- Jun 21, 2019 at 6:22 am #3598680
yesterday I had the closest encounter with a kite (about 3 metres) and the little eagle (about 15 metres) The weather was really crappy so I had left the camera at home. Went back today to shoot some more.
but this one is raptor food for sure
It’s hiding from me…Jun 22, 2019 at 9:35 am #3598809
Many birds about today but no raptors. (too many people about)
This is one I likeJun 23, 2019 at 5:30 am #3598889
Spotted the little eagle again. There were other people about so I could not get close to it but considering the very dull day I was happy to get something.
And some pelicans…Jun 24, 2019 at 8:47 am #3599036
One point of difference with our swans is that they can skim at high speed on water as well as flying. Not sure how fast this was going but it was pretty impressive.Jun 25, 2019 at 9:07 am #3599196
Birds can be funny. this female was demonstrating how she can stand on one leg
the male , two metres below. could not work out which leg to useJun 25, 2019 at 9:36 am #3599200
The real version is that the female was stretching her legs and the male (same tree about two metres below) had spotted something on the ground.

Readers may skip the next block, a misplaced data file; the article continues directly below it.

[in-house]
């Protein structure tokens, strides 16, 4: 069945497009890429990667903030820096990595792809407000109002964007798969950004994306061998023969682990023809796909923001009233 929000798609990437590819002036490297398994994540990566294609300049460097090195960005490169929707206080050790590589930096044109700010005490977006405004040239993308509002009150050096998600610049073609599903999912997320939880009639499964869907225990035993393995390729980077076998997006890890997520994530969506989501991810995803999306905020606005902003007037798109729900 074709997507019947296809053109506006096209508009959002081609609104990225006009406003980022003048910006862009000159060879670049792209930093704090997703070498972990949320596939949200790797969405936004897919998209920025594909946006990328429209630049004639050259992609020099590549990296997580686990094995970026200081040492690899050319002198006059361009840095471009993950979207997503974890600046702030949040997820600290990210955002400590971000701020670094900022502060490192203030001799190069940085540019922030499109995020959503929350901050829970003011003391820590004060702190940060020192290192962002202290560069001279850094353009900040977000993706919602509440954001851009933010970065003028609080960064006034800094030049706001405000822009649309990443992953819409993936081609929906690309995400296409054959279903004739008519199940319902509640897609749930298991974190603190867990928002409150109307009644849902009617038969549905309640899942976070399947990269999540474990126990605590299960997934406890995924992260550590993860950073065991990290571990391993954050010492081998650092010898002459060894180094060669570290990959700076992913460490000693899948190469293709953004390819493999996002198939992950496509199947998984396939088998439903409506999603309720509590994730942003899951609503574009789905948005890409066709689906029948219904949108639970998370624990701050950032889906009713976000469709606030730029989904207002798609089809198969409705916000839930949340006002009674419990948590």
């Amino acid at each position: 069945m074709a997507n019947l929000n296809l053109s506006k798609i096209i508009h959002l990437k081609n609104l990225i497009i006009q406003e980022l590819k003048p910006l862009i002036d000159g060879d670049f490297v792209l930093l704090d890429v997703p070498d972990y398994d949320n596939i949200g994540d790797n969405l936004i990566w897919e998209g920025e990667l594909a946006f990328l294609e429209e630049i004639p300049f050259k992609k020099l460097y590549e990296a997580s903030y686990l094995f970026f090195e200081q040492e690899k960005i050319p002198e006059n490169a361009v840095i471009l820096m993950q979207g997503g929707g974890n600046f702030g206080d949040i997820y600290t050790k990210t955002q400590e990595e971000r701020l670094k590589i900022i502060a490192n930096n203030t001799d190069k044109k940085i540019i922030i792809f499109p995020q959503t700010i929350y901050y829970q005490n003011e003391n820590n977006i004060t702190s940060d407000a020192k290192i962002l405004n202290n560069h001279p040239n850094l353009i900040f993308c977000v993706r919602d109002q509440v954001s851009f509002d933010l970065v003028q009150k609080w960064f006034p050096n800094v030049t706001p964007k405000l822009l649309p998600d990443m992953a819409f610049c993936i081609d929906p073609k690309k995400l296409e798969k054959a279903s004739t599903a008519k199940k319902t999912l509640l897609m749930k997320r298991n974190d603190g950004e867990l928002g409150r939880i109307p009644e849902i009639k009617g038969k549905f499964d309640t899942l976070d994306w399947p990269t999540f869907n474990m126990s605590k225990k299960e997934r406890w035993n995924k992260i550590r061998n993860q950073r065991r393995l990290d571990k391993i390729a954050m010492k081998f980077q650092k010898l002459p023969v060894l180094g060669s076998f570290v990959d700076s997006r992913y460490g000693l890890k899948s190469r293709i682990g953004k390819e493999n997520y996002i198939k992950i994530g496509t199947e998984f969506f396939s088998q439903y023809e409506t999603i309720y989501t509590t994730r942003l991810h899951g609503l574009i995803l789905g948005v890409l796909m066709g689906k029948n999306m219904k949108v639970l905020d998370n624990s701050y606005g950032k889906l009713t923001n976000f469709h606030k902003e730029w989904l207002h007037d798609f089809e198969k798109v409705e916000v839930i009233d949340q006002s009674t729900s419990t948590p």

Reality can be so boring at times…Jun 26, 2019 at 5:29 am #3599349
Today we saw kestrel N2 hunting and catching something, then the little eagle made an appearance and a quick exit. I snapped a few photos but nothing decent so I shot this pretty blue wren.Jun 28, 2019 at 12:49 am #3599619
We had some excited birders around in the last few days because some endengered swift parrots had been spotted. Apparently there are about 2000 left. Yesterday I saw one (maybe two) but in the distance and for a split second (they are listed as the fastest parrot in the world…) so I went back this morning and found one
then took a photo of some rainbow lorikeets playing (about 20 of those flew overhead as I was looking for the other one)Jun 28, 2019 at 7:50 am #3599667
I went back with my wife, looking for the swift parrots this afternoon, nothing for about half an hour then slowly they arrived. before we left we had 16 that we could see , maybe a few more in the vicinity. Not bad given that they are endangered.
comparing some other photos I realised that there are 12 in this one (a pair is at the top right corner) So 17 , at least, out of an estimated total population of 2000.Jul 5, 2019 at 8:43 am #3600654
Today was the best viewing day. The longer we were thwere and the closer these parrots came to us.
Just one photo (out of about 140…)Jul 5, 2019 at 10:56 pm #3600750